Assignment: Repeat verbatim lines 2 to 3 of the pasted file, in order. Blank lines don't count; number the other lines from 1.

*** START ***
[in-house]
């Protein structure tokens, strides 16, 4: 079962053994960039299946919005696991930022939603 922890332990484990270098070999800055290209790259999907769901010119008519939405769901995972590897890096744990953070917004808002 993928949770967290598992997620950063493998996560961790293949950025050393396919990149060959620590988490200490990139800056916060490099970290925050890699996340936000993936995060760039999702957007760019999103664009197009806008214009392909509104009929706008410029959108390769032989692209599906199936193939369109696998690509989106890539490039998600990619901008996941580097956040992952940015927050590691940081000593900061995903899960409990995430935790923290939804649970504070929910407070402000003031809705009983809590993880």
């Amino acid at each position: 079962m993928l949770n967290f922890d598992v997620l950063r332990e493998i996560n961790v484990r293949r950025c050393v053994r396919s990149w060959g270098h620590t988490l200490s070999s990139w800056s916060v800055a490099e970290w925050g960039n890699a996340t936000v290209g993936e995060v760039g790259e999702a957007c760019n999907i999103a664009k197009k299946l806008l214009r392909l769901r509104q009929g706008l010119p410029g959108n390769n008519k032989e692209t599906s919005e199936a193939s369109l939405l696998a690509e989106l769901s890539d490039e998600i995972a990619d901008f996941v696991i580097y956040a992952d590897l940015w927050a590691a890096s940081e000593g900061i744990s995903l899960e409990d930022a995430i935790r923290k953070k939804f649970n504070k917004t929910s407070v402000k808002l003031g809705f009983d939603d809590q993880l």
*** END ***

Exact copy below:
């Protein structure tokens, strides 16, 4: 079962053994960039299946919005696991930022939603 922890332990484990270098070999800055290209790259999907769901010119008519939405769901995972590897890096744990953070917004808002 993928949770967290598992997620950063493998996560961790293949950025050393396919990149060959620590988490200490990139800056916060490099970290925050890699996340936000993936995060760039999702957007760019999103664009197009806008214009392909509104009929706008410029959108390769032989692209599906199936193939369109696998690509989106890539490039998600990619901008996941580097956040992952940015927050590691940081000593900061995903899960409990995430935790923290939804649970504070929910407070402000003031809705009983809590993880």
């Amino acid at each position: 079962m993928l949770n967290f922890d598992v997620l950063r332990e493998i996560n961790v484990r293949r950025c050393v053994r396919s990149w060959g270098h620590t988490l200490s070999s990139w800056s916060v800055a490099e970290w925050g960039n890699a996340t936000v290209g993936e995060v760039g790259e999702a957007c760019n999907i999103a664009k197009k299946l806008l214009r392909l769901r509104q009929g706008l010119p410029g959108n390769n008519k032989e692209t599906s919005e199936a193939s369109l939405l696998a690509e989106l769901s890539d490039e998600i995972a990619d901008f996941v696991i580097y956040a992952d590897l940015w927050a590691a890096s940081e000593g900061i744990s995903l899960e409990d930022a995430i935790r923290k953070k939804f649970n504070k917004t929910s407070v402000k808002l003031g809705f009983d939603d809590q993880l």